It is a good book and he has done some podcasts that are helpful.  I happened to watch John Gee`s talk from the last FAIR Conference about reasons that people lose faith.  Surveys that Ostler and Gee talk about mention going through a divorce or parents divorcing, especially if the parents were active.  Also pornography came up in Gee`s talk as effecting daily scripture reading and praying, even if the member continues to go to church on Sundays.  This effect of pornography lasted up to six years.  It was a different take on pornography, not the same things I usually hear.  Pornography is so pervasive, I wouldn`t throw it into the category of people leaving the Church to sin, but rather the effect of the sin.  It was a great conference, definitely worth the price of 29.95.  

The two biggest red flags for younger couples I've found are inability to have children, and divorce. A lot of people shake their fist at God over these, and becoming disaffected with the Church is one way they feel subconsciously that they can "get back" at Him (by depriving Him of their belief). It doesn't mean that everyone facing these is in danger (not by a long shot), but it is often a strong contributing factor when there is faith crisis.

The pernicious effects of pornography (and I always include masturbation; we seem to always euphemize it as just porn. Porn is very rarely without the other, but the other can be a problem without the porn) cannot be measured, and I'm sure that it is a strong contributing factor in loss of the Spirit. When one fights it with more setbacks than success, this alone can also be a contributing factor in the overall picture. 

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I would agree that “sin” is a loaded term, and particularly unhelpful to the extent that it encourages us to write off people as individuals or dismiss concerns that ought to be addressed.  But I think it’s legitimate to point out that being a Mormon is hard.  Our church asks a lot of us.  If you aren’t independently convinced of the virtues of an LDS lifestyle (in other words—you only live the life because you accept the church’s authority claims)—there are immediate, tangible, and potent material, social, and sensory benefits to giving it all up.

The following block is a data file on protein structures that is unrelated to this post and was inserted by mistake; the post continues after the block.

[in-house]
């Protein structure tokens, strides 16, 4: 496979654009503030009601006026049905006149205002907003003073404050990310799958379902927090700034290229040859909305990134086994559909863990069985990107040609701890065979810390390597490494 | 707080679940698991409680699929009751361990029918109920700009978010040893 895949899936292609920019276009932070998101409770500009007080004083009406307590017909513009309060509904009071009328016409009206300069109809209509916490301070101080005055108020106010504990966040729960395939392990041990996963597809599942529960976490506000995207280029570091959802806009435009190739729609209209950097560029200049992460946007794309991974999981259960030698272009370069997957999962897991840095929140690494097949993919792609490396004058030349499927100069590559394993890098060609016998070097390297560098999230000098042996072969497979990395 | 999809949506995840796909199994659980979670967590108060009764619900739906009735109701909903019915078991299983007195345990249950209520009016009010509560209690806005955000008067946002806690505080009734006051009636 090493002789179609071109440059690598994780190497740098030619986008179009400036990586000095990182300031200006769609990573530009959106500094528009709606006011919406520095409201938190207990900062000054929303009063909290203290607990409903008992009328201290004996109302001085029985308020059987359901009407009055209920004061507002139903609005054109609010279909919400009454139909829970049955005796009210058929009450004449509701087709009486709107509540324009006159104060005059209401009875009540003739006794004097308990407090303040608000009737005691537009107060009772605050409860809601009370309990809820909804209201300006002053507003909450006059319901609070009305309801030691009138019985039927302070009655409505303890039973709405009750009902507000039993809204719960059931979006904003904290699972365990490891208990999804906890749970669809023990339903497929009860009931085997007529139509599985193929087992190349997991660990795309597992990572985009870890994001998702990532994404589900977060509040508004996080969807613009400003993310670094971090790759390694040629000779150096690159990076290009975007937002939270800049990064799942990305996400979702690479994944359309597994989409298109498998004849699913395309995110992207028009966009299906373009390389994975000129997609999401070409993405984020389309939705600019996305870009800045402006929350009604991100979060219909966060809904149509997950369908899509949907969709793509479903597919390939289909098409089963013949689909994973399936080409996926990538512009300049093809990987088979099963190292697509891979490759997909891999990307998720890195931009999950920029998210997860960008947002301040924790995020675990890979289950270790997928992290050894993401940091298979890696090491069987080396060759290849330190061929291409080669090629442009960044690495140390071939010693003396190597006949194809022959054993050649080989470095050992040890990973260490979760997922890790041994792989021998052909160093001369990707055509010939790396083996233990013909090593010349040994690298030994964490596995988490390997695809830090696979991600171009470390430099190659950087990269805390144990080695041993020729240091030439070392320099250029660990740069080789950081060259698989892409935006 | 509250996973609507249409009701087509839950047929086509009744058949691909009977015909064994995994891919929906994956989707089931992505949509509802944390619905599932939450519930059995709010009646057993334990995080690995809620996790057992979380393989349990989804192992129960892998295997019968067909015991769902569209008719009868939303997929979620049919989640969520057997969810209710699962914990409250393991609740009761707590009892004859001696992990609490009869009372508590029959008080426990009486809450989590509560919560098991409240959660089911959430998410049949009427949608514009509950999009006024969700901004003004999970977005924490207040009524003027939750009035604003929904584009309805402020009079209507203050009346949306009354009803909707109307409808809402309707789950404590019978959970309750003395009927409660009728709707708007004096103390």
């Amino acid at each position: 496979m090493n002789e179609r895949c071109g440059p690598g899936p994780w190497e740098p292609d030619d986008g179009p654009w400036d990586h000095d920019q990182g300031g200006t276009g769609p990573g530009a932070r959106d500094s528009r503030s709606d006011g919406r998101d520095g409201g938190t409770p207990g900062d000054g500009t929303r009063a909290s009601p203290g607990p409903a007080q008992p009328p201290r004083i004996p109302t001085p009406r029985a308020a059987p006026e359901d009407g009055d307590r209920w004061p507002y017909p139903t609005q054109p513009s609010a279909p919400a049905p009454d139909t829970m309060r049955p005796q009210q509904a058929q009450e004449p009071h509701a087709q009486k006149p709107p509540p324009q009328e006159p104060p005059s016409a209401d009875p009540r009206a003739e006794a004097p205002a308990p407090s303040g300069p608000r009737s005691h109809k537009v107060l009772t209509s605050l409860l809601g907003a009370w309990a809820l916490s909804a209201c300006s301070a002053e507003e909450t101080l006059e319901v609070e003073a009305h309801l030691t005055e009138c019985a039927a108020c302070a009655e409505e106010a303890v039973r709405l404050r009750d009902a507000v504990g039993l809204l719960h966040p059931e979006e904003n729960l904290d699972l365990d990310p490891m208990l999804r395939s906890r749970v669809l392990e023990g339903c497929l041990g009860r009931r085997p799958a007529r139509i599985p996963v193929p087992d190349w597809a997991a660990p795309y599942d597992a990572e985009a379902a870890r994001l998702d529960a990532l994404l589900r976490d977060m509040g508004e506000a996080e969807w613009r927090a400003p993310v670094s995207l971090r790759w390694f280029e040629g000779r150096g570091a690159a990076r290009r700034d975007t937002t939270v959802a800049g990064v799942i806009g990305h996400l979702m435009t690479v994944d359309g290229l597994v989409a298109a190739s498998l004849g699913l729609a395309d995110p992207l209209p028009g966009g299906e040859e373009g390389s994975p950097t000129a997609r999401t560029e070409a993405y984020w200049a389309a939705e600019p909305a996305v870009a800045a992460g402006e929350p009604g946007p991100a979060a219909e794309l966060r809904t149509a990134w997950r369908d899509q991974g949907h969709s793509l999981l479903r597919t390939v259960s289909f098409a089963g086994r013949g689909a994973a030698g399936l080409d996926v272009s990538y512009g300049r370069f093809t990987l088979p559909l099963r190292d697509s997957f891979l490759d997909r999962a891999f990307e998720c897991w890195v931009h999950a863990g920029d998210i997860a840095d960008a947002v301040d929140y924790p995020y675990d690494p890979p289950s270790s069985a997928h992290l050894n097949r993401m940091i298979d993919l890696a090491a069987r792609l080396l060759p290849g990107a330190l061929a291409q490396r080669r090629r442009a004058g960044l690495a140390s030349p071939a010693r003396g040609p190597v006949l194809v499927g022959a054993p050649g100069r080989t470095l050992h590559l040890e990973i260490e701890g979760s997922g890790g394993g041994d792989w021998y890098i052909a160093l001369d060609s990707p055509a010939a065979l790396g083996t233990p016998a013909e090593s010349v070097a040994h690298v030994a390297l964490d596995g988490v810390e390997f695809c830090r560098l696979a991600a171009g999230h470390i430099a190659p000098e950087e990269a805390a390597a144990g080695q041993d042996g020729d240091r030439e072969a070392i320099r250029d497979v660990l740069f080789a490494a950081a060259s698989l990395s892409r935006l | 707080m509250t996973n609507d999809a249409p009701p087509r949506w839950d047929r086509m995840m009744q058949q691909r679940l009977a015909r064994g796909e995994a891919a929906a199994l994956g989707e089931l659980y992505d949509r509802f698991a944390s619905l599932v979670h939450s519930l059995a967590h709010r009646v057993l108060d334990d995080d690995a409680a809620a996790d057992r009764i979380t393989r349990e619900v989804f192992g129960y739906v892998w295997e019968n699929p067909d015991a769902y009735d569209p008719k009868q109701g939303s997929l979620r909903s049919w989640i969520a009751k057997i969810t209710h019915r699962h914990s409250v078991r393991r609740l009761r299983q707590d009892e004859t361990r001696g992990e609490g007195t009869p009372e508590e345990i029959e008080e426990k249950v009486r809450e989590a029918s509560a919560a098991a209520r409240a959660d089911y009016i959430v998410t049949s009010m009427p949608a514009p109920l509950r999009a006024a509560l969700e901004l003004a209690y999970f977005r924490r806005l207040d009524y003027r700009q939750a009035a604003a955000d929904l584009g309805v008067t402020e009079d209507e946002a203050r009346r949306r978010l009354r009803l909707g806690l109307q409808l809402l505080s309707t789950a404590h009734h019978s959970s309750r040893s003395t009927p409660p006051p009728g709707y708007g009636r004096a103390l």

I don’t impose high standards of proof on organizations that merely affirm the things I am already disposed to do.  But if that organization is going to take a proactive role in shaping who I am and will become as a person, and insists on me not doing stuff that on some level I would rather be doing—my nature as a human is that I’m going to want some evidence.  And the catch-22 is that the primary “evidence” the Gospel offers is the Spirit, which is dampened by sin.

As a Church, much of our discourse about right and wrong revolves around “because God said so”.  I wonder whether we aren’t going to have to do better at advancing more sophisticated psychological/social/medical arguments against “sin” in its various forms, just to encourage people to change their behavior long enough for the Spirit to have a fighting chance.  

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11 hours ago, The Nehor said:

It is because they want to sin. Everyone who leaves wants gay orgies, alcohol, and crack. It is known.

Of course that's true.

Not.

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I pushed back in ward council once when a member of the Bishopric implied that people go inactive because they want to “sin”. IMHO, the people I’ve known who have left have many reasons, but none of them left just so they could party. 

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23 hours ago, Stargazer said:

Too many members, and also leaders, want to attribute loss of faith to sinful behavior.

Well, to be fair, it isn't like sinful behavior really contributes to increased faith. 

 

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In the last stake council, when this topic was brought up, there was a high council member who expressed this -- and got shot at by a couple of other HC members who felt this was not a useful attitude to take. He admitted that it might not be -- but he is of course right to a certain degree.

Maybe this could fall under the umbrella of 'not everything that is true is useful.' ;) 

 

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I've known a couple of people who left the church, claiming they were "recovering from Mormonism," when it was more than clear that they had screwed up royally and were looking for a way to minimize their mistake. One was a case of adultery, and the other a workplace theft.

I have known a few people who fit into this category. Sometimes it can feel like giving up is easier than having to face your mistakes. I get that - especially if you've got an idea of how big a mistake you have made.

 

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But practically everyone else whom I've known who were having a faith transition weren't doing so as a result of serious sin. 

Same here. 

 

Edited by Amulek